For a generation that has grown up with new inventions such as iPads, Snuggies, Kindles and ShamWow, the Fullerton Museum will present a new exhibit that takes you back to a time when inventors were required to submit working, scale models when applying for a patent. Visitors to the Fullerton Museum Center will get a unique look back in time when the museum unveils its new exhibit, “The Curious World of Patent Models” which opens Saturday, Jan. 19 and closes on March 31, 2013.

“The Curious World of Patent Models” features over 50 original working models, including everything from the first patented rocking chair to the first burglar alarm. The exhibition includes patent models representing inventions and improvements from farmers, schoolteachers, carpenters, bankers and a house wife-all of whom by their everyday experiences envisioned and developed new and life-improving ideas.

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From the time the U.S. Patent office was founded in 1790 and throughout the industrial revolution, inventors were required to apply for a patent.  In order to obtain a patent, an application had to be accompanied by a working model of the invention.  These were called “patent models,” and were generally no larger than 12 inches square.  The models were made for the patent examiners, who compared similar inventions side by side, to see if the patents were new and different.  It was a unique system because no other patent system anywhere in the world required models – then or now.  The Patent Act of 1870 rescinded the model requirement, although models continued to be submitted and accepted through the early 20th Century.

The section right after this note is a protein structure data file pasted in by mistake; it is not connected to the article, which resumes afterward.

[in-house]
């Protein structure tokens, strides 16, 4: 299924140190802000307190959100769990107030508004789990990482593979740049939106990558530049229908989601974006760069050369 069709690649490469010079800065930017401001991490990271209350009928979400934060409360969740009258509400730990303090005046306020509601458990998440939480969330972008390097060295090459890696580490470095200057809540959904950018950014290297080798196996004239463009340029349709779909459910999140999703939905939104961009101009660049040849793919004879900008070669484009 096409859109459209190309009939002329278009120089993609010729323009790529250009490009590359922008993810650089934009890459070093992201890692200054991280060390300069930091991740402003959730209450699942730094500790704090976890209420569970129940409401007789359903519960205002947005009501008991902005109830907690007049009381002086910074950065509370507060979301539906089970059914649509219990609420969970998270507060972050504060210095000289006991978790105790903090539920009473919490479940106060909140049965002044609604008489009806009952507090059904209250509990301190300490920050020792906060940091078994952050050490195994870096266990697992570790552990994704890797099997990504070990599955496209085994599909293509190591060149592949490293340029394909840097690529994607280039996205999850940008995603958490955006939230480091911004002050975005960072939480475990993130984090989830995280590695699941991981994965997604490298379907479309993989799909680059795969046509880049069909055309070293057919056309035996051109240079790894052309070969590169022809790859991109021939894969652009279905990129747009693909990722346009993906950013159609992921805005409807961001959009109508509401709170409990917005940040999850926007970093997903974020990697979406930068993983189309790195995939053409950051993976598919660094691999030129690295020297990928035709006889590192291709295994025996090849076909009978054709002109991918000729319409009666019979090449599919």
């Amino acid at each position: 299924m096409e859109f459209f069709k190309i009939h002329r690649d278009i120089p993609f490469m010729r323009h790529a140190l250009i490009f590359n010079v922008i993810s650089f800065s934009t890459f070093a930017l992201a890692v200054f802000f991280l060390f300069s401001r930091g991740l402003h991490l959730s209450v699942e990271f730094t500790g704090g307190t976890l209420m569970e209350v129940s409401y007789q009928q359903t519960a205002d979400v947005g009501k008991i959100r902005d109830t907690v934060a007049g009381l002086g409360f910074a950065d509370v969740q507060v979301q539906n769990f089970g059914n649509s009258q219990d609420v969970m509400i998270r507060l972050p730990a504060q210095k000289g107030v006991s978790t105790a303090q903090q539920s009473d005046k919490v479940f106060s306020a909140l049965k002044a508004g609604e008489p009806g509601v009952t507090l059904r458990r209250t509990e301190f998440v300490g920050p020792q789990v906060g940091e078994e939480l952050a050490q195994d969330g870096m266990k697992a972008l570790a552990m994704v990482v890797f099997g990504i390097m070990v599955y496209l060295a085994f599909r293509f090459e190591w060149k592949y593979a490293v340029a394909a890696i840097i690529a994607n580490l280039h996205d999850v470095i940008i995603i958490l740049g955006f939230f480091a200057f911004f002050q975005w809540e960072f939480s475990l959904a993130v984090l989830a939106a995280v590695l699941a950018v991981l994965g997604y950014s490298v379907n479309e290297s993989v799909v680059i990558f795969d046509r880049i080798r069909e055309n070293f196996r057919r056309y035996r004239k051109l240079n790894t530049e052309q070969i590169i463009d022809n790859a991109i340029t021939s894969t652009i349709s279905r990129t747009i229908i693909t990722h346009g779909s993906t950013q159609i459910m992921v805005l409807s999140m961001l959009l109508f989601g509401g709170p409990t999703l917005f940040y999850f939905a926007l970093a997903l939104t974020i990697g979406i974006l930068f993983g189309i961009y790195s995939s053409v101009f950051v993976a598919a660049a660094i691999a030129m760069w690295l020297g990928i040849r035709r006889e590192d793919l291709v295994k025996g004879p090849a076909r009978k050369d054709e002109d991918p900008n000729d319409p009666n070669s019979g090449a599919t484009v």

Today, there are more than 7 million patents, but applicants now submit only written specifications and diagrams of their inventions.  Most of the early patent models have been destroyed or lost, purchased by collectors, or donated to museums, including the Smithsonian Institution.

The exhibition at the Fullerton Museum is part of a 14 city national tour over a three-year period.  The tour was developed and managed by Smith Kramer Fine Art Services, an exhibition tour development company in Kansas City, Missouri.

The Exhibit Opening Reception was held from 6 p.m – 9 p.m. on Jan. 19.  Opening receptions are held four times during the year and are free for museum members and $10 for all guests.

The Fullerton Museum Center is located at 301 N. Pomona Avenue. For more information on exhibits, other museum programs or membership call 714.738.6545 or go to http://www.cityoffullerton.com/depts/museum.


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